The Empire Strikes Out
Theologians Pit Christ Against Imperial America
by Mark Tooley
Likening the United States under George W. Bush to the Roman Empire is becoming increasingly popular in some theological circles. The combination of seminary faculty against Bush and recent US military actions in Afghanistan, Iraq, and elsewhere has brought together pacifist absolutists with just-war theorists who fret over US foreign policy. For example:
• Anxious About Empire (Brazos Press, 2004), edited by Wesley
Avram of Yale Divinity School, enlisted nearly a dozen theologians and ethicists
to express their angst over an ostensibly hegemonic US foreign policy (with
some notable dissenters, such as Jean Bethke Elshtain).
A Violent World
Perhaps the most succinct summation of this school of thought among Christian theologians and ethicists is a statement organized late during the 2004 presidential election campaign, and still being circulated and discussed, called Confessing Christ in a World of Violence ( CCWV). It was issued for a time “when its [the church’s] confession is co-opted by militarism and nationalism.”
Carried prominently on the website of Jim Wallis’s magazine Sojourners, it attracted over 200 signers (over 300 are now listed on the website), some of them predictably politically active on the left, including Wallis himself. But other signers are not known for making political statements, and some are best known for their vigorous defense of traditional Christian teachings.
There were politically liberal Evangelicals, like Tony Campolo. There were traditional pacifists, like Myron Augsburger. There was the eclectic contrarian Stanley Hauerwas and his co-author William Willimon. There were left-leaning Roman Catholics, such as Sister Joan Chittister and First Things contributor Gabriel Fackre. There was liberal Old Testament scholar Walter Brueggemann and popular Eerdmans writer Fleming Rutledge.
There were Lutheran homosexual activist Barbara Lundblad of Union Seminary and popular “emerging church” writer Brian McLaren. There were Christian Marxist Cornel West of Princeton and Jesus Seminar critic and biblical scholar Ben Witherington. There were feminist theologian Sallie McFague and Evangelical theologians Roger Olson of Baylor and Colin Brown of Fuller.
Fuller Theological Seminary provided twenty signers and Duke Divinity School fifteen (with the university’s past and present chaplains adding two more). Luther Seminary and Princeton Theological Seminary both contributed twelve, and Baylor University nine. Mennonite institutions offered twenty-nine. Even Wheaton and Gordon Colleges contributed four each.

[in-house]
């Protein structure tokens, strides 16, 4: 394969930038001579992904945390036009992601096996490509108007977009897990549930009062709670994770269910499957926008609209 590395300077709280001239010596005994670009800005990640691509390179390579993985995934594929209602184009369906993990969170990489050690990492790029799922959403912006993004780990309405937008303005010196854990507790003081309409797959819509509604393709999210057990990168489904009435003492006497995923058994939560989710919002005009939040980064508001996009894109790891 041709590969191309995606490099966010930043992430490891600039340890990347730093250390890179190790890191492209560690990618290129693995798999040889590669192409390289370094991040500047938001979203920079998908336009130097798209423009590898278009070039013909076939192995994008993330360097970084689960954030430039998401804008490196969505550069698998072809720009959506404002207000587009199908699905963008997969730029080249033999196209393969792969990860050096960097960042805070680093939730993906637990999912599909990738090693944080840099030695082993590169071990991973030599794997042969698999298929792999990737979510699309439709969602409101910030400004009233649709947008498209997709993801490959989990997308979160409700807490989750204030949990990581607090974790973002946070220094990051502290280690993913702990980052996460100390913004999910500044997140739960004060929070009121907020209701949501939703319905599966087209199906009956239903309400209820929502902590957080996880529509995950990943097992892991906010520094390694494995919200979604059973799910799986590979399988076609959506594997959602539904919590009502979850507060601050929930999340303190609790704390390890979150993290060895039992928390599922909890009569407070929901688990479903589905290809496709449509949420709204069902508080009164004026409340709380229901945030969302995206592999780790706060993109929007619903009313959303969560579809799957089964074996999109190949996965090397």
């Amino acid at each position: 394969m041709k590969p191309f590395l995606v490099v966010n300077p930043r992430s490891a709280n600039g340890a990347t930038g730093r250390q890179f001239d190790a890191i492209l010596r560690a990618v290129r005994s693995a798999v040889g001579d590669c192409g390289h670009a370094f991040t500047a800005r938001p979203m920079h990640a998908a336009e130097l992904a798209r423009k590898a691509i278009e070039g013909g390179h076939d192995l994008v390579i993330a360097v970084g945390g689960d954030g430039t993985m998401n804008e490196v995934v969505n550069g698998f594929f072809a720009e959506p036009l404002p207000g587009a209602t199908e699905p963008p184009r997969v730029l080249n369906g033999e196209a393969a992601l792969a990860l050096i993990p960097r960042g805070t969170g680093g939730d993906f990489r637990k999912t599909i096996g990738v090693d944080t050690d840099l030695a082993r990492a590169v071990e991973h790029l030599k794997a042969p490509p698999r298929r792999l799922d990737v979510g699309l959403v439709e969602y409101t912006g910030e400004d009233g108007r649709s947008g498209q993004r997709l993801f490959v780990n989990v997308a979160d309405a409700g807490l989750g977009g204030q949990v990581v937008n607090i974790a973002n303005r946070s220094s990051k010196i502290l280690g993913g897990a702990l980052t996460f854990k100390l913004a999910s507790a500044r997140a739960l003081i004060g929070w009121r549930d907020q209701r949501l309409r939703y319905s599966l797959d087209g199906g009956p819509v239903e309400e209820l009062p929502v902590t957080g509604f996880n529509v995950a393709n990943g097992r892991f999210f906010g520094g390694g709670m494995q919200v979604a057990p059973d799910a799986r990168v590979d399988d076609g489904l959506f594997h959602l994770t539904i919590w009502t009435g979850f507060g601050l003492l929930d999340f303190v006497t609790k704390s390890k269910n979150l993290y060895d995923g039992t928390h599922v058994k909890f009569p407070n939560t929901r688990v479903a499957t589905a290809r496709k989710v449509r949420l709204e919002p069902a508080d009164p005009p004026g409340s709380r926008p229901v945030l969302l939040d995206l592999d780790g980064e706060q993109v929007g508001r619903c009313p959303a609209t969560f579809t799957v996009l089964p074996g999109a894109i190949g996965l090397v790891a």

A chief spokesman and organizer for CCWV was Richard Hays of Duke Divinity School, who is pacifist, theologically orthodox, and a widely respected New Testament scholar who has written extensively and supportively of church teachings against homosexual practice and abortion. Also in the lead with him and Wallis have been Glenn Stassen of Fuller Theological Seminary, famous for his claims that abortion increased under Bush because of his policies, George Hunsinger of Princeton Theological Seminary, and Richard Pierard of Gordon College.
According to Hays, who responded to questions from this writer, the statement was not aimed at a secular audience but at “followers of Christ,” to “seek greater theological clarity about their political language and their attitudes towards war.” He complained that the current administration “seems to invoke Christian language only in self-justifying ways, never self-critically.” And he stressed that CCWV “does not assume or argue for a radical pacifist stance.”
The statement arose out of concern that “simplistic” assumptions about America as a “uniquely righteous empire” were widespread among Evangelical Christians during the 2004 election and remain so today, Hays said. Its writers were distressed that American Evangelicals were idolatrously “placing our particular nation-state in a messianic role for which there is no scriptural warrant.”
The 868-word statement itself asks if Christian “realism,” a reference to Christian just-war teaching as understood by Reinhold Niebuhr, means “resigning ourselves to an endless future of ‘pre-emptive wars’? Does it mean turning a blind eye to torture and massive civilian casualties? Does it mean acting out of fear and resentment rather than intelligence and restraint?”
Offering a series of claims in the passive voice, it declared that
Though President Bush and his administration’s policies are clearly the statement’s subject, he is never mentioned in it. Many of the sinister quotations CCWV condemns (without saying who is being quoted) are not taken from the mouths and pens of Bush and his supporters, but are characterizations of Bush’s worldview by his critics.